In ASEAN, mental health was identified as one of the health priorities under the ASEAN Post 2015 Health Development Agenda for 2016–2020. Yet mental health was not specially highlighted in the ASEAN Enabling Masterplan 2025 which was adopted at the recent ASEAN Summit to mainstream the rights of persons with disabilities.
Singapore is leading the way and is finally moving from an institutional care model to a community care approach for mental health with the launch of the 5-year Community Mental Health Masterplan in 2017. Primary care providers like polyclinics and GPs are being trained to support mental health services in non-stigmatising environments. Mental health education and promotion programmes are being introduced in schools and workplaces. A nationwide anti-mental health campaign called Beyond the Label was also launched for the first time in Sep 2018 because the social stigma surrounding mental health conditions is a major barrier to people seeking help. Many social service organisations are also given additional support to heighten their efforts. I’m also seeing more social enterprises and groundup efforts founded and started in recent times to address mental health across different segments which is a nod in the right direction that the community is coming together to be part of the solution.
Two preventive areas in mental health are of particular interest to me: youth mental health and workplace/employee wellbeing, which was why I started Hush four years ago. Hush is Singapore’s first silent teabar and a social movement where we empower the Deaf and hard of hearing to bring awareness of self-care and resilience to workplaces and schools. Employees and students learn to sign emotions that encourage inclusion and expression whilst also learning techniques to pause, reconnect with themselves and manage stress. All in silence, with a cup of tea, led by our Deaf facilitators. The other half of our team is made up of persons in recovery from mental health conditions.
In May this year, I got together with 25 other leaders in business (and some non-business) to form the Workwell Leaders Workgroup, a groundup leaders’ initiative to champion workplace and employee wellbeing as a leadership priority. We rallied 60 employers to raise awareness with events and programmes on World Mental Health Day on 10 Oct 2018, and beyond. We were so encouraged that we are now ambitiously thinking we can hold a CEO Summit on Workplace Wellbeing in 2019!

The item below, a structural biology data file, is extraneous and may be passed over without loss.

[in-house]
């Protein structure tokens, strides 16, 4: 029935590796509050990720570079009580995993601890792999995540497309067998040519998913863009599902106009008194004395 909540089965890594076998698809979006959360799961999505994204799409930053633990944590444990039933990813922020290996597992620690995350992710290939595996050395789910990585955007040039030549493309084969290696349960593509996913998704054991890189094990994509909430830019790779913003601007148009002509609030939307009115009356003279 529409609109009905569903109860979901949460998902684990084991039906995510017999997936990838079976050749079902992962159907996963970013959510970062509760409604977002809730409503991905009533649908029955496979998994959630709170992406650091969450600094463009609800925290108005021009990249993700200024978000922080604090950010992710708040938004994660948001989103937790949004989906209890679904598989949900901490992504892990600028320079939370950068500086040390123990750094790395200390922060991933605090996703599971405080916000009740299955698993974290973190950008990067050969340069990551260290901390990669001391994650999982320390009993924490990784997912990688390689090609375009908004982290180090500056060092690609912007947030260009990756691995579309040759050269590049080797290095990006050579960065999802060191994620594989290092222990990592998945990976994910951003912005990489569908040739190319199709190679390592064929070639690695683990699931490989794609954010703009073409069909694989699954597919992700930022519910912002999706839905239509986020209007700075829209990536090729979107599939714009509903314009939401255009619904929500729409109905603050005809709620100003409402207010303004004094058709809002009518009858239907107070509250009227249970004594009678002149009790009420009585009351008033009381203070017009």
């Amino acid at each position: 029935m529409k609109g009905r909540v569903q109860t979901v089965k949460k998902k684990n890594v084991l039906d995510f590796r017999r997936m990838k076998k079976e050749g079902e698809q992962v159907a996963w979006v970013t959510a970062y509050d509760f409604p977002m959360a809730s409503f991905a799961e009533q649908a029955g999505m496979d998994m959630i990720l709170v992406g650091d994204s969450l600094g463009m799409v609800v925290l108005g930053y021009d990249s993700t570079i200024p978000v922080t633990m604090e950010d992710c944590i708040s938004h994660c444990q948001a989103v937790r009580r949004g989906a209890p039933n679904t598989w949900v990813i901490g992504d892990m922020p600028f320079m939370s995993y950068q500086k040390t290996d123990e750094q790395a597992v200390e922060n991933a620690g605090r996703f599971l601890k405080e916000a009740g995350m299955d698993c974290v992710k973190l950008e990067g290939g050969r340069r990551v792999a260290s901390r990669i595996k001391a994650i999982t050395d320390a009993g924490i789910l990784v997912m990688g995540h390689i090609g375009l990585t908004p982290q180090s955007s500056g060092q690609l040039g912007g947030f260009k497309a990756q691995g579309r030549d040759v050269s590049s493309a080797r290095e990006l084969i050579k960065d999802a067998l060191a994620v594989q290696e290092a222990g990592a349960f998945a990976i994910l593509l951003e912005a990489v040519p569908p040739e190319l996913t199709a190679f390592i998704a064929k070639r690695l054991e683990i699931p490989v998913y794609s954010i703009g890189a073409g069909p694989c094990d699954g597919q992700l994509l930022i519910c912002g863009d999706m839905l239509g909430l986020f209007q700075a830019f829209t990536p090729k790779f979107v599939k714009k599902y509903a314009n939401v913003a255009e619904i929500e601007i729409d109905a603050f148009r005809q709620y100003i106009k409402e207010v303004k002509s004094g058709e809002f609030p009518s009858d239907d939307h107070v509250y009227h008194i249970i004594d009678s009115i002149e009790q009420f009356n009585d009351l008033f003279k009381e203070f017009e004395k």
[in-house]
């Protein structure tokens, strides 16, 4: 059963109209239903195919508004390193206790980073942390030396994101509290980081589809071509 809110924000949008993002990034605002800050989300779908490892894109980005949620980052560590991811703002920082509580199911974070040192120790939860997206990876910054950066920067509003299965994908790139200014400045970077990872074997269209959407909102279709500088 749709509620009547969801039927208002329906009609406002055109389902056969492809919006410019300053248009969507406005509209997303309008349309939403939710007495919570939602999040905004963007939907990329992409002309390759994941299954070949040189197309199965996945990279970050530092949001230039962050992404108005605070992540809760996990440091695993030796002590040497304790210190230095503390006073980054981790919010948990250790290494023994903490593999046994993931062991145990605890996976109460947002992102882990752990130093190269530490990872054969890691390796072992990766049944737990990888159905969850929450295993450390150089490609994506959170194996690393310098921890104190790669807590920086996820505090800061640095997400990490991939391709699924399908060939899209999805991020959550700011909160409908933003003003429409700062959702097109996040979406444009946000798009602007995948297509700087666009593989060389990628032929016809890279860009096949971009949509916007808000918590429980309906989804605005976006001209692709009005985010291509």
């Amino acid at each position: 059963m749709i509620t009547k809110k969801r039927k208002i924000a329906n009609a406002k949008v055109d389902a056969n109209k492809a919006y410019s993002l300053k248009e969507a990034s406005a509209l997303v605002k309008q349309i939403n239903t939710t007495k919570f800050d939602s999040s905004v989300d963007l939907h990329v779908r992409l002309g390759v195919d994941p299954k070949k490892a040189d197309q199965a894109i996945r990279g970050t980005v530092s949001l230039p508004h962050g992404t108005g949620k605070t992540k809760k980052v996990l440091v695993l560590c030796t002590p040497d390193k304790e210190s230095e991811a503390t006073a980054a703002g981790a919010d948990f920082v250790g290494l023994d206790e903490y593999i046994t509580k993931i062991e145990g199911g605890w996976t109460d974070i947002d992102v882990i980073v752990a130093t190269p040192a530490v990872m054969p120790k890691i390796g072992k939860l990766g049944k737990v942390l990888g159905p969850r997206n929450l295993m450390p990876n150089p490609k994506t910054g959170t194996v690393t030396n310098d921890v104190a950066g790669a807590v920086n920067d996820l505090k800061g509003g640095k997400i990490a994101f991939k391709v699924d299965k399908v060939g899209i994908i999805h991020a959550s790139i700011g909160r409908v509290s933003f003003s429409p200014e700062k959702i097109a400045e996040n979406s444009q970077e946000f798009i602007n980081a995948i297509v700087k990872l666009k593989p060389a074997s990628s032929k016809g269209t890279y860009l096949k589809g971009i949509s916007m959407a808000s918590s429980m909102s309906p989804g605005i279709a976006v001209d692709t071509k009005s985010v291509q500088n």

In my role as a parliamentarian, I am keen to see mental health education be made compulsory like dental health education was in the 70s and 80s as part of public health education. UK schools and state systems like New York have done so. In addition, we must update our employment laws to include psychological and social wellbeing as part of workplace health and safety, beyond just physical health and safety to push and influence employers to have psychosocial support programmes in place, as well as to look at job redesign to create more inclusive workplace and employment practices. This was my call in the speech I made in Parliament last month in response to the Employment (Amendment) Bill.
I’m grateful everyday for having come out on the bright side of that deep dark slippery slope because of the support system I have in my family and friends. Not everyone has that but everyone deserves that. Mental illness is not a personal failure, human rights are not optional or conditional. As we celebrate 70 years of declaring our commitment to protecting human rights, let’s also celebrate those one in four amongst us who live with mental health conditions and have to fight to be treated right, everyday.
Do you know someone or persons who live with mental health conditions? What can you do to honour the humanity in them?
Thank you for having me. I do hope you take that pause and breathe consciously sometimes. Be well.
Anthea Ong likes to wear hats — many of them at a go, in fact. She is a mover and shaker in the local volunteerism scene, having spearheaded several ground-up movements in service of humanity. Most notable of these initiatives is Hush TeaBar, Singapore’s first silent tea bar that employs the Deaf, as well as persons-in-recovery from and those with mental health issues, empowering them to reintegrate into society. She is passionate about educating others about social inclusion in the workplace and community, mental health and volunteerism, topics which she will be bringing to the table in her capacity as a Nominated Member of Parliament to the Republic of Singapore. It will be a tall hat she wears in this public service role. When she is not a corporate mad hatter as managing director of an international strategy consulting group for banks and financial institutions or as a life coach, Anthea can be found hugging trees, meditating in a kaftan off the cliff of some place exotic where her globe-trotting legs will take her or practising yoga with the Antarctica penguins if they would allow her.